The IBM Power 575 supercomputing node server has been withdrawn from the market, effective July 30, 2010. The learn more links provide information on the 575.
The IBM Power™ 575 supercomputing node is designed for organizations that require a highly scalable system with extreme parallel processing performance and dense, modular packaging. Use it in clustered configurations of as few as 32 processor cores or in world-class supercomputer configurations of thousands of processors. Combined with specialized software from IBM, this system is designed to perform and represents the latest Power technology available.
Ideal workloads for this system include high performance computing (HPC) applications such as weather and climate modeling, computational chemistry, physics, computer-aided engineering, computational fluid dynamics and petroleum exploration that require highly intense computations where the workload is aligned with parallel processing methodologies. IBM has long been a leader in these application areas and, with this system, enables you to innovate and mold the future.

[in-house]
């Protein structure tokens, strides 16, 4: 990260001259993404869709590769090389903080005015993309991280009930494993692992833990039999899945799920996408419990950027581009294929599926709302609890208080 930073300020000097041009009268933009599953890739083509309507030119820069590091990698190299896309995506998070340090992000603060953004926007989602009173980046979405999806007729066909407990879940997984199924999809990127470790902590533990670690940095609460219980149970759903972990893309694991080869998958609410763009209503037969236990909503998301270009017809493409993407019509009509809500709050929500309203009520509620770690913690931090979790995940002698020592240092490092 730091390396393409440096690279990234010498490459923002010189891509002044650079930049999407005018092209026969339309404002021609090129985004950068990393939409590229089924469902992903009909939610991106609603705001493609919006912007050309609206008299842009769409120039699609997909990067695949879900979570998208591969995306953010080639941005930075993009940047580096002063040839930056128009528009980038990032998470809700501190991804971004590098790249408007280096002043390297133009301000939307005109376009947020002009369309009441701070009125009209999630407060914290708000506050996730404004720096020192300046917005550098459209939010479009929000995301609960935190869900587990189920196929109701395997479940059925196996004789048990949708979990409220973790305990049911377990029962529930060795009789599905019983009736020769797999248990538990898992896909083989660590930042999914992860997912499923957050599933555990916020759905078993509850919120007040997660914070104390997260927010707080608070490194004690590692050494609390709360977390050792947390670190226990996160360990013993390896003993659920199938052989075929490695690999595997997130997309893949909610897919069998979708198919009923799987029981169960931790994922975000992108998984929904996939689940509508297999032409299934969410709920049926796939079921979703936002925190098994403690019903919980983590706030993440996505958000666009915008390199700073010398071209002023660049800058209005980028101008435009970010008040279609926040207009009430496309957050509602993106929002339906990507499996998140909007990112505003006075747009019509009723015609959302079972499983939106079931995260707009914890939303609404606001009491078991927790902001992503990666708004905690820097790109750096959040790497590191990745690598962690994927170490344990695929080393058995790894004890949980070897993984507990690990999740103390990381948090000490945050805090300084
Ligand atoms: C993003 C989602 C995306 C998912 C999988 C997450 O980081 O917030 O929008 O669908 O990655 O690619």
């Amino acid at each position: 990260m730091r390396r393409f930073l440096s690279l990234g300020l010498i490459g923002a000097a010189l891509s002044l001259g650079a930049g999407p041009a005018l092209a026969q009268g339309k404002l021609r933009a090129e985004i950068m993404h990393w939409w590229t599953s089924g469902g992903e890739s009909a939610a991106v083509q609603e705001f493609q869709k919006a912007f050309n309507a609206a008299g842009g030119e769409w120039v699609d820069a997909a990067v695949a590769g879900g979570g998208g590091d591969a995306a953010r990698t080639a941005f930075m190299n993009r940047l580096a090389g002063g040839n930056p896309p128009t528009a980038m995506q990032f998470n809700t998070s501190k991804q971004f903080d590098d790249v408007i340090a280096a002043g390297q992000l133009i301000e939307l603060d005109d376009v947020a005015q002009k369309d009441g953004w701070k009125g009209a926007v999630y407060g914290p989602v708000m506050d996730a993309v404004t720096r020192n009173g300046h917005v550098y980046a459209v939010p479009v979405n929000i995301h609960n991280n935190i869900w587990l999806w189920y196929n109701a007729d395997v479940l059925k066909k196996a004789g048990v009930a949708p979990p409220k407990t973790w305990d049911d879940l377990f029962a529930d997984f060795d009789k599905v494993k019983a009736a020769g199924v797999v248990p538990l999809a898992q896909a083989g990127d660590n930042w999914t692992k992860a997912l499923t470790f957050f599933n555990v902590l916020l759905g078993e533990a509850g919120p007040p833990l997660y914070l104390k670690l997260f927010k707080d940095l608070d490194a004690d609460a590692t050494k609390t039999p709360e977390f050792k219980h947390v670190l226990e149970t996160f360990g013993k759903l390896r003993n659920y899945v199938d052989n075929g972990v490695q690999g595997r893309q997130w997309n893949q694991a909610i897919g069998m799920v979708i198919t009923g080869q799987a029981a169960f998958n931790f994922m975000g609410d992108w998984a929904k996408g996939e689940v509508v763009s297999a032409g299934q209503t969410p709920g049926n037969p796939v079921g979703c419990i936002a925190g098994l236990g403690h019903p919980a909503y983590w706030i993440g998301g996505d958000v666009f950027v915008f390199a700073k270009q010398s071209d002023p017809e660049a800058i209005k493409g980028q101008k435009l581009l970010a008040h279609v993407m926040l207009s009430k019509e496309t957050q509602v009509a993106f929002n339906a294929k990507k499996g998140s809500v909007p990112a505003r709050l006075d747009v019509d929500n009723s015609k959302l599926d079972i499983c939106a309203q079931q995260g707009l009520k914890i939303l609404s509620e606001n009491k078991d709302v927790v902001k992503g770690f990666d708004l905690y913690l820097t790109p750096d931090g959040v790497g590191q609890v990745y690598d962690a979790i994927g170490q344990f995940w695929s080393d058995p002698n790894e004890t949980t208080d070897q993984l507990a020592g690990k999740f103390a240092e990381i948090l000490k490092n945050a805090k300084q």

Densely packing up to 448 POWER6™ processor cores per frame, each one running at 4.7 GHz with innovative cooling features, the 32-core Power 575 supercomputing node is designed for speed and tuned for performance. Available in increments of 2U building blocks, hundreds of these nodes can be clustered together to tackle the world's greatest problems. Supported by up to 3.5 TB of memory per frame and super fast interconnects, the Power 575 is estimated to achieve over five times the GFLOPS per frame as its predecessor with POWER5+™ technology1. The radical new approach to HPC represented by the Power 575 system marks another step in the evolution of modular clusters designed to solve the world's greatest problems. Starting with the lightning fast 4.7 GHz processor, adding the ultra dense packaging of 32 cores in a 2U node and injected with a chilled coolant to enable peak performance, this system is a supersonic race car on the IT highway.
1 Based on IBM calculations of GFLOPS for a fully populated single Power 575 frame with 4.7 GHz POWER6 processors compared to a fully populated single System p5 575 frame with 1.9 GHz POWER5+ processors.